Are you dreading the idea of taking your kids camping this year? The thought of having a camping trip with kids sounds like a horror movie for the parents, the one with dirty hands and faces, crying fits out of boredom and a few tantrums to go back home. But, it doesn’t have to be like that. Follow these tips and your camping trip will turn your little ones into real children of nature.
How to Have a Fun Camping Trip with Kids
Pick your camping spot wisely
Most of the campers imagine their ideal camping location hundreds of miles away from home. But, if you’re taking a camping trip with kids, being near an urbanized campsite with bathrooms should be your priority. Also, try to avoid being near main roads, fast rivers and deep woods which are all practically irresistible to a toddler, especially when you’re not around to steer them away from danger.
If you organize your camping supplies before you set off, you will most likely stay organized at your campsite. Put all of your things into clear plastic tubs, and make sure everything is labeled and easy to find. Your camp will be your new home, and you want it to be organized and tidy. You can mark your containers with labels, such as kitchen supplies, food, bathroom, toys, tents and sleeping bags, clothes and entertainment. This system also helps you pack for the return and it’s a real timesaver. When you come home, you’ll know exactly where your dirty clothes and kitchen supplies and left-over food are.
Load up on baby wipes
This is something we always need to have in abundance when going camping. Bring several packs of baby wipes and antibacterial wipes, so you can refresh them and clean them whenever it is necessary. Wipes are also great for cleaning hands and feet before they crawl into sleeping bags. Also, you can provide some towels in front of the tent. So your kids can always sit down and wipe their feet, hands and faces and not track dirt into the tent.
Get them to help you unpack and set up the tent
Once you arrive at the campsite, try to engage children to help you set up everything. You can give them a few easy tasks, such as putting out chairs or tables. Give them tasks that you know they can do without any help and too much effort. If you assign them a task that’s too complicated for them, it can result in stress, frustration and even an occasional meltdown (and you don’t want that to happen so early on your camping trip). So, make sure to give them tasks, but go gentle on them.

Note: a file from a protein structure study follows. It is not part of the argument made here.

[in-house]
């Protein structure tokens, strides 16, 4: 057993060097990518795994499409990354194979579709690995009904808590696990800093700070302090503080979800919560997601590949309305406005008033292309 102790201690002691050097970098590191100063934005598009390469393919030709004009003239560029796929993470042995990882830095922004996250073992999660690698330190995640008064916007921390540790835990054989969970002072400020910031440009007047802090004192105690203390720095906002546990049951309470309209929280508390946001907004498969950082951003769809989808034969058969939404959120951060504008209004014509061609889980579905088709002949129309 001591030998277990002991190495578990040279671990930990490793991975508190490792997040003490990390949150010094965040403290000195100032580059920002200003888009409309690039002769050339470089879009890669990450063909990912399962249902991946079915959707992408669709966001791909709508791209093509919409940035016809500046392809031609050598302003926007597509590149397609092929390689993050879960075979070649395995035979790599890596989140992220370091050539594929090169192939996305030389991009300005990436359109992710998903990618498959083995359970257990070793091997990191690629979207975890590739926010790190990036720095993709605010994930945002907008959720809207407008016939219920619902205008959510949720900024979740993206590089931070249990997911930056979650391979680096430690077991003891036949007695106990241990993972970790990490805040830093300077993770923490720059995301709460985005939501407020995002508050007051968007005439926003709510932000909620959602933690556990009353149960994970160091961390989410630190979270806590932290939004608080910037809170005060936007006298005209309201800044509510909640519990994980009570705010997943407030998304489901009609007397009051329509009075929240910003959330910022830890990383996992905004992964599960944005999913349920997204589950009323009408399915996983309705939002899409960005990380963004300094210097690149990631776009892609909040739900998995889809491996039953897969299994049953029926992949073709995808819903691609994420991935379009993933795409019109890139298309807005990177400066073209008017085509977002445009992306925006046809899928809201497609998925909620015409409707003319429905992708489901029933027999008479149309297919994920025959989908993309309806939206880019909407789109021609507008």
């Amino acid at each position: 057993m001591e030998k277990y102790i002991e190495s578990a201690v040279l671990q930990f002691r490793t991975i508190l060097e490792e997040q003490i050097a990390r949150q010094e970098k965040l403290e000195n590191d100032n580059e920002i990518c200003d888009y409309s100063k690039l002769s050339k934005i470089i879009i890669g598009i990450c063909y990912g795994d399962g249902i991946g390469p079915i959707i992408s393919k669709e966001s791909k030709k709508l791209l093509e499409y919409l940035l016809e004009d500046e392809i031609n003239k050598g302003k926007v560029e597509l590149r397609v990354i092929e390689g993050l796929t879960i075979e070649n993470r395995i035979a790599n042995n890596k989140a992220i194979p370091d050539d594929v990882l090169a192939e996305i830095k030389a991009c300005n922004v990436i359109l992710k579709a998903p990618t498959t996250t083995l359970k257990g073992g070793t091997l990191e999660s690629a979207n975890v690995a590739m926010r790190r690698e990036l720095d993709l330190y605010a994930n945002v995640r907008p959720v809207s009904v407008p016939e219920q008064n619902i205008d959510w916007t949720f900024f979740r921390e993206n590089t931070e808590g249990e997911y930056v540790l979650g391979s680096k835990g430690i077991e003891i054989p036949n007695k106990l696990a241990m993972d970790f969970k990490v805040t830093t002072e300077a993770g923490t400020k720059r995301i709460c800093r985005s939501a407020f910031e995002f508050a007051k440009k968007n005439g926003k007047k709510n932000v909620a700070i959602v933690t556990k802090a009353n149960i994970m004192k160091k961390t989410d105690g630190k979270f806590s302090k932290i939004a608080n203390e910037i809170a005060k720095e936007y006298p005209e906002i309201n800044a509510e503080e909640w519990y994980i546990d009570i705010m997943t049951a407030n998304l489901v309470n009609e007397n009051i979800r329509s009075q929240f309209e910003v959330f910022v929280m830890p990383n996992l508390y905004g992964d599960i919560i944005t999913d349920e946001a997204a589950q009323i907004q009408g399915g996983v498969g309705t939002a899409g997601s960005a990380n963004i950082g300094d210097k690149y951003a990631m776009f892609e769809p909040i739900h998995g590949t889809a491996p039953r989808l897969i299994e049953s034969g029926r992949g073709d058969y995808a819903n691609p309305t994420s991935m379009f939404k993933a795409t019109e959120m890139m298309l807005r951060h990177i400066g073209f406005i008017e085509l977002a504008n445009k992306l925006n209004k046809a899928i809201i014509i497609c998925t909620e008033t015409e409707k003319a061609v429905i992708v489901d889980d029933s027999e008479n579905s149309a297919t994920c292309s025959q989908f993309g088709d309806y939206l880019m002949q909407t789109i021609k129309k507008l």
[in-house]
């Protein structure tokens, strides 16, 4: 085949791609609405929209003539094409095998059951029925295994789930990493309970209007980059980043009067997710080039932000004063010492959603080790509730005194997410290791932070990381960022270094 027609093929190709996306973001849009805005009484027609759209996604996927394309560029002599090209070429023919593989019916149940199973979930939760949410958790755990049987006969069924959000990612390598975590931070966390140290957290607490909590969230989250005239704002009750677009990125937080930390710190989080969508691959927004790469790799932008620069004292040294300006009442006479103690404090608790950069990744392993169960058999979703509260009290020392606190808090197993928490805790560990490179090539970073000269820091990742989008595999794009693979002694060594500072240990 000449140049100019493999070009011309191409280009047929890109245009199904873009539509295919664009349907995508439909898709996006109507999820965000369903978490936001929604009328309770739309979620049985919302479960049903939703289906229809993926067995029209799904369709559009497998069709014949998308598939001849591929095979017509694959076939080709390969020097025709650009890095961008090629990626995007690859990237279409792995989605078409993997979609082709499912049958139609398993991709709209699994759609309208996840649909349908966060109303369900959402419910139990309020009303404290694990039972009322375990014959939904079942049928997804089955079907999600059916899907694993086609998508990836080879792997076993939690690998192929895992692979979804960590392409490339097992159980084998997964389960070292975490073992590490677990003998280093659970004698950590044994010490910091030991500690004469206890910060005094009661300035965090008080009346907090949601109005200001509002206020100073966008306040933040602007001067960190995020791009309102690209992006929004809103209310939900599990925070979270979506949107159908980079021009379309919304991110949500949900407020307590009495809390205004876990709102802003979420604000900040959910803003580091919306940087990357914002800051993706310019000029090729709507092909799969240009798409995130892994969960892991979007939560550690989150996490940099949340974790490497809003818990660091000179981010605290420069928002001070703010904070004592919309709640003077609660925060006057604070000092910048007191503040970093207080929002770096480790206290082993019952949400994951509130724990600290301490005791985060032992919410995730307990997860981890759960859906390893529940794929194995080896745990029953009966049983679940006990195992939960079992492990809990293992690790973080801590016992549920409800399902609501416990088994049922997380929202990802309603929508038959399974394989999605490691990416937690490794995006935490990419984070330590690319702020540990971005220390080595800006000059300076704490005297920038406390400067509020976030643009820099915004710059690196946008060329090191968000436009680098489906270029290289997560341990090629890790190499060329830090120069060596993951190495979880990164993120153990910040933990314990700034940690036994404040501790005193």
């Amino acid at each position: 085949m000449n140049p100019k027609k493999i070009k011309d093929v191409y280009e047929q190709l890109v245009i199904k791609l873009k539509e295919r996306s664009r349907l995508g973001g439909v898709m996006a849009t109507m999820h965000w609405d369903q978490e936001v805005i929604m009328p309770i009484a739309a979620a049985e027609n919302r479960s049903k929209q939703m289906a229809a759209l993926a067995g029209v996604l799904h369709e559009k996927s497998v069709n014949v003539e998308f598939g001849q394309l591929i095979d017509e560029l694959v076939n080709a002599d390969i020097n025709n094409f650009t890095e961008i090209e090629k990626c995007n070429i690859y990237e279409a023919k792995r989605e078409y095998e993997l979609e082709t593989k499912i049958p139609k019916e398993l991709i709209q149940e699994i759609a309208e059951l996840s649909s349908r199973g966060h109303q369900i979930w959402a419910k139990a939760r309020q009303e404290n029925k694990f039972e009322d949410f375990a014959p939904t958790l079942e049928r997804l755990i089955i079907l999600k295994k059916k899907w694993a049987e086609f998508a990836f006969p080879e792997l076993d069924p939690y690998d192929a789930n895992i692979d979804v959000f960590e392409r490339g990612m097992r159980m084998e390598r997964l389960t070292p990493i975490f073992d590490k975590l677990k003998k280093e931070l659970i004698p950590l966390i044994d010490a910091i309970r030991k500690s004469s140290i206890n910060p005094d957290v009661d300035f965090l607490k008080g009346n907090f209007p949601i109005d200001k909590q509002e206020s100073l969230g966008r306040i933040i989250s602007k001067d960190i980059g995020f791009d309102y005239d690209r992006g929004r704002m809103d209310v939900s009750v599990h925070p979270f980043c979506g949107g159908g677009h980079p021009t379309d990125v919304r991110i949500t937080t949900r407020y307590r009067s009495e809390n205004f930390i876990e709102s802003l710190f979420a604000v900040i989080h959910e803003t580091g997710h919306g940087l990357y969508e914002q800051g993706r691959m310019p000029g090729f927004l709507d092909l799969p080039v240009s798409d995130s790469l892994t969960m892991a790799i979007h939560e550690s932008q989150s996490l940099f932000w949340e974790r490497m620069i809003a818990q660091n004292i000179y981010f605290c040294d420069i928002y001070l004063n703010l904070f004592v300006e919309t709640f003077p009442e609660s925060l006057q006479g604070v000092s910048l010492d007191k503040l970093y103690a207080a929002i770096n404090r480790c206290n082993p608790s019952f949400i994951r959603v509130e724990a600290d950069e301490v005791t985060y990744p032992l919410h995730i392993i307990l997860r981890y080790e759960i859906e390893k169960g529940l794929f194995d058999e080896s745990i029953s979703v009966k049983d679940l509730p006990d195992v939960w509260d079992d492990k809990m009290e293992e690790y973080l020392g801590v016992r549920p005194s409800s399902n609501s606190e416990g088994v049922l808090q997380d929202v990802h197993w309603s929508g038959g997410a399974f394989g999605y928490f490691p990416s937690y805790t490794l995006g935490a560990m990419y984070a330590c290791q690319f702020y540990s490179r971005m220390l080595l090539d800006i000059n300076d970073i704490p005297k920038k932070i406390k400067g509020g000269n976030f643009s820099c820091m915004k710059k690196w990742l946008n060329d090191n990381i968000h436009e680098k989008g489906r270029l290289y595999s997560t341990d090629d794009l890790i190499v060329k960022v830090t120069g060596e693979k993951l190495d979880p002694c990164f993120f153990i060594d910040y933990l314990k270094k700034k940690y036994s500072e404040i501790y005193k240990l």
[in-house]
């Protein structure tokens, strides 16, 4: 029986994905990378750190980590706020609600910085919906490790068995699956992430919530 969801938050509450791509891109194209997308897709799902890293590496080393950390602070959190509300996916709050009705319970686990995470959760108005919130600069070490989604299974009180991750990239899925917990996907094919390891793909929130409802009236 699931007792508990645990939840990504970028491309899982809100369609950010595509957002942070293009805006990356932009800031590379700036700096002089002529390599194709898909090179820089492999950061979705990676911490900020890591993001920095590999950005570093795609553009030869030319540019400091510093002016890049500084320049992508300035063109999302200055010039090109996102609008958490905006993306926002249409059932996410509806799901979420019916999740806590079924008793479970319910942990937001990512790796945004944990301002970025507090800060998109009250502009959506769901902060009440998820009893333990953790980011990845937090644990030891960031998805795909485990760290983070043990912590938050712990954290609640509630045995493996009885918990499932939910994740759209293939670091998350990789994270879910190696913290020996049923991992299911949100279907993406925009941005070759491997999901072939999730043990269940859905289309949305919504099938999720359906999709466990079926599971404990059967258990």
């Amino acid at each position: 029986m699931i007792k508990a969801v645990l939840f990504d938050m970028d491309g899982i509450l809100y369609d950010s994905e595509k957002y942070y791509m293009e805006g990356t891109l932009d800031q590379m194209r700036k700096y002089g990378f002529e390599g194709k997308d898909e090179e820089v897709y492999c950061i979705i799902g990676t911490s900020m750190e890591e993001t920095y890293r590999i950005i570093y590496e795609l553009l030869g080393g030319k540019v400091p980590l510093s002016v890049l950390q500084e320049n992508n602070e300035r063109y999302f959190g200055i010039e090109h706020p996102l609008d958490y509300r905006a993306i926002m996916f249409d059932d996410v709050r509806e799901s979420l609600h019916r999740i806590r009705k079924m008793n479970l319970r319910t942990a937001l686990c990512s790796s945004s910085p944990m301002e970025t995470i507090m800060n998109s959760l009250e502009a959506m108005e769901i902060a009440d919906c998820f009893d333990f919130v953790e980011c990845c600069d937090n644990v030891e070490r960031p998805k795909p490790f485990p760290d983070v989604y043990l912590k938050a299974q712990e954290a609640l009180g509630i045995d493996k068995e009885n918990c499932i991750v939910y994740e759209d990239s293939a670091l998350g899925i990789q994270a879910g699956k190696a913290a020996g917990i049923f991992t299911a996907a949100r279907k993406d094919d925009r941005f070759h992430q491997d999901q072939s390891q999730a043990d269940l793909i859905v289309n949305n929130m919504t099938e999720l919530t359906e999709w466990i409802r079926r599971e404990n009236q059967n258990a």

Camping cots are suitable for all ages and are quite practical and comfy. If you have more than one kid, you can get a double camping cot that can also be turned into bunk beds, since it will significantly save some space in your tent. On the other hand, if you’re sleeping on the floor; an easy way to add an extra layer of softness is to set up a soft floor mat or a yoga mat underneath the sleeping bags. You can also bring a kids teepee that’s great for afternoon naps and some relaxing play time.
Bring toys and entertainment
Even though dirt, rocks, sticks and bugs can be super fun, they will not entertain your kids throughout the whole camping experience. In order to make sure your children stay away from the trouble, bring a tub full of toys. Pack things like squirt guns, all sorts of balls, a Frisbee, Velcro hand toss, and different card games. Bring an extra tent to use it as a designated play area. This way, your kids can play with their toys and you don’t have to clean up the mess before going to bed.
Nature can be scary at night, so make sure you bring enough cheap glow sticks to chase the darkness away. Most of the glow sticks can be connected and turned into necklaces, anklets or bracelets so you can keep track of your kids when it gets dark. You can also throw a bunch of glow sticks into water bottles and have a game of night bowling. Also, headlamps are really inexpensive and practical, so make sure everyone has their own.
Don’t be scared to take a camping trip with kids. They will create memories and have adventures only nature can provide, and they will certainly learn some new valuable life lessons. But, if your camping plans don’t work out the first time, there’s always the next summer.